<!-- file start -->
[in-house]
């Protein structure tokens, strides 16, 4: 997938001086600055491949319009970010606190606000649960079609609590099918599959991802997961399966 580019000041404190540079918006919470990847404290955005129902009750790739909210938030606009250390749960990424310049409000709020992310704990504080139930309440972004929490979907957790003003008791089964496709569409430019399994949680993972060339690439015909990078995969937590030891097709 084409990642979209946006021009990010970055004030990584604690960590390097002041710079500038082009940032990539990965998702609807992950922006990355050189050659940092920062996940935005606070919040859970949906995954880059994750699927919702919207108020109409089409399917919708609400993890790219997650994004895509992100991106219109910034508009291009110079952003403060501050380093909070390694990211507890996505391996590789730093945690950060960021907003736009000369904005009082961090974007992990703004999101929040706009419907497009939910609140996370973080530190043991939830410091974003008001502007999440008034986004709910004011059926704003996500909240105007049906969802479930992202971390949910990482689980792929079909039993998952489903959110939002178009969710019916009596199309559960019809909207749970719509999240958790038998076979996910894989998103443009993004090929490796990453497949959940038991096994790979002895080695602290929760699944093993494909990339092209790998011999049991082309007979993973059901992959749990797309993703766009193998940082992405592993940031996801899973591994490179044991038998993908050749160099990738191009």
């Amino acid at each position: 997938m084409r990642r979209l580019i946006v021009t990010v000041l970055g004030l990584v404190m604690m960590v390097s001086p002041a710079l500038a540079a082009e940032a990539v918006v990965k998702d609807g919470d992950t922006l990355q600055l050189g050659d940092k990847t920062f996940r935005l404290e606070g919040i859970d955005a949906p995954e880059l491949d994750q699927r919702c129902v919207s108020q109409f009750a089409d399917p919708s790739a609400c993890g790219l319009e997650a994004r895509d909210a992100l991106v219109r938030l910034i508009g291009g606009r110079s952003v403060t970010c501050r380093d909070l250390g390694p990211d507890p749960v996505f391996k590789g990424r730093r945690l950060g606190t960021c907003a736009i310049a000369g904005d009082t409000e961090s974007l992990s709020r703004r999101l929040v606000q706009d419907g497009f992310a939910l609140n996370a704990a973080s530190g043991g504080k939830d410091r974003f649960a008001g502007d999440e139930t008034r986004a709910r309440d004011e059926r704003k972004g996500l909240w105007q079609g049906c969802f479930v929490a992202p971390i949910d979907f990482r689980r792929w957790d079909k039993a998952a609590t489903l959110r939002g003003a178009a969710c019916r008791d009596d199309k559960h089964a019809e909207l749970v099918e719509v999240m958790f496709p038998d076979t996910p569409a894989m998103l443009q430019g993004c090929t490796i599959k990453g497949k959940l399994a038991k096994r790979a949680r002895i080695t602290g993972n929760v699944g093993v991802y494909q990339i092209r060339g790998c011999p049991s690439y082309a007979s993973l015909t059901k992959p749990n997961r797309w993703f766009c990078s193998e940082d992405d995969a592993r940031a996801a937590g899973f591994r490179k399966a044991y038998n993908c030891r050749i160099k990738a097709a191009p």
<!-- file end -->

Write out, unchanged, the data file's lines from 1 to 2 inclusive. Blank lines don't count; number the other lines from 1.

[in-house]
């Protein structure tokens, strides 16, 4: 997938001086600055491949319009970010606190606000649960079609609590099918599959991802997961399966 580019000041404190540079918006919470990847404290955005129902009750790739909210938030606009250390749960990424310049409000709020992310704990504080139930309440972004929490979907957790003003008791089964496709569409430019399994949680993972060339690439015909990078995969937590030891097709 084409990642979209946006021009990010970055004030990584604690960590390097002041710079500038082009940032990539990965998702609807992950922006990355050189050659940092920062996940935005606070919040859970949906995954880059994750699927919702919207108020109409089409399917919708609400993890790219997650994004895509992100991106219109910034508009291009110079952003403060501050380093909070390694990211507890996505391996590789730093945690950060960021907003736009000369904005009082961090974007992990703004999101929040706009419907497009939910609140996370973080530190043991939830410091974003008001502007999440008034986004709910004011059926704003996500909240105007049906969802479930992202971390949910990482689980792929079909039993998952489903959110939002178009969710019916009596199309559960019809909207749970719509999240958790038998076979996910894989998103443009993004090929490796990453497949959940038991096994790979002895080695602290929760699944093993494909990339092209790998011999049991082309007979993973059901992959749990797309993703766009193998940082992405592993940031996801899973591994490179044991038998993908050749160099990738191009």